Monday, May 28, 2007

Jet boat

A jet boat is a boat propel by a jet of water twisted out from the back of the craft. Unlike a powerboat or motorboat that uses a propeller in the water behind the boat; a jet boat draws the water from under the boat into a pump-jet inside the boat, and then expels it through a needle at the stern.
Jet boats were originally designed by Sir William Hamilton (who invented the water jet in 1954) for operation in the fast-flowing and shallow rivers of New Zealand, especially to overcome the problem of propellers striking rocks in such waters, although Italian inventor Second Camping had demonstrated a similar vessel as early as 1931 in Venice.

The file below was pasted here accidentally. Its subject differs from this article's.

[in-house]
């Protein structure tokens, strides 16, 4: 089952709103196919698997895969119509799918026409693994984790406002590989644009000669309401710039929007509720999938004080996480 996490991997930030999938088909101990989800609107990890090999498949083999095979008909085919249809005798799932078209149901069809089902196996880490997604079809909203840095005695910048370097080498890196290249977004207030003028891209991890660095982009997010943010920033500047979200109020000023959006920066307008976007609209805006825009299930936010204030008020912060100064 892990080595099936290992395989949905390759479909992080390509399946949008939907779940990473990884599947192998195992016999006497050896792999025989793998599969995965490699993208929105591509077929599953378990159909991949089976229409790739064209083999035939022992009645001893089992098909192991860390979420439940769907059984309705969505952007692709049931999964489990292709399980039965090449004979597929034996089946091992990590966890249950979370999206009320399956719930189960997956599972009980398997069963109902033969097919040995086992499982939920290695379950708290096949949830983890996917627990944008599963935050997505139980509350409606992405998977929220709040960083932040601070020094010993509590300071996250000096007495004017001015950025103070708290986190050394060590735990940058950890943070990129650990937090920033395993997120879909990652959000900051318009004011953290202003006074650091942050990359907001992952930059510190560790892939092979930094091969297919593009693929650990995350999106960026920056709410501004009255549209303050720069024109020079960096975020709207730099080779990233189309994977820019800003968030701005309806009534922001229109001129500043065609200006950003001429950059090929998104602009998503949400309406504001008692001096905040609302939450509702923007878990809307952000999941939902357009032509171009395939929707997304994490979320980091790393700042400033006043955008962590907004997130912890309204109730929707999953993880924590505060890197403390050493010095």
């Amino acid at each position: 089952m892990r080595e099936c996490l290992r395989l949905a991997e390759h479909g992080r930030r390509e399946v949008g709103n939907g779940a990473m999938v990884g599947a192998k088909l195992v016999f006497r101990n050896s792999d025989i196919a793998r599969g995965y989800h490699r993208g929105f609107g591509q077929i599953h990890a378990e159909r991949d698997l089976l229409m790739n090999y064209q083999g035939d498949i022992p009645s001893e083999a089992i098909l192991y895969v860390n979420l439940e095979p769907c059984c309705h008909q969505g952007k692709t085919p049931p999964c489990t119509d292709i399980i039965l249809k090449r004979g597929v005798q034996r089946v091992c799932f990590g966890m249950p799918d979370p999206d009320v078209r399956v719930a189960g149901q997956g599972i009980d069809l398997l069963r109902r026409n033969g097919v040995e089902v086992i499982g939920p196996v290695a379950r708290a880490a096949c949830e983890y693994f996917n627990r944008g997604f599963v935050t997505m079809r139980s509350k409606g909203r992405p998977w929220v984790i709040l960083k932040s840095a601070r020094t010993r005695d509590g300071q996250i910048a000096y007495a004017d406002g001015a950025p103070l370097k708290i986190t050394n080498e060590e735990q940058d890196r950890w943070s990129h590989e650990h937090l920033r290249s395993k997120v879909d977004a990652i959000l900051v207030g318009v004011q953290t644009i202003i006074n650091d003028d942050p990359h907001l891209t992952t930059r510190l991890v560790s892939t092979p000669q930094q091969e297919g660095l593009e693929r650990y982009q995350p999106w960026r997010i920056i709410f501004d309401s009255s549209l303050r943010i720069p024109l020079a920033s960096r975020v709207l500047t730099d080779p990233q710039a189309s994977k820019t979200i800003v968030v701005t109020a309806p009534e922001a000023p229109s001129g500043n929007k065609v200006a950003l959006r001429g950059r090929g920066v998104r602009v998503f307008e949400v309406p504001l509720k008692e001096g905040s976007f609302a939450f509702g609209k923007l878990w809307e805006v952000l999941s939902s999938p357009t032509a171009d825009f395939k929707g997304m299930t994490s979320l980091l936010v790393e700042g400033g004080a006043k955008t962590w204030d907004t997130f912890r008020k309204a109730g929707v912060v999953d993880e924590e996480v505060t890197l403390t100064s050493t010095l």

The difference between Campini's and Hamilton's inventions is that Campini's water jet had a very short lifetime in operation due to some unsolved material problems. Hamilton, unlike Camping, filed for a patent. Jet boats are extremely maneuverable, and many can, from full speed, be upturned and brought to a stop within their own length, in a maneuver known as a Hamilton turn.

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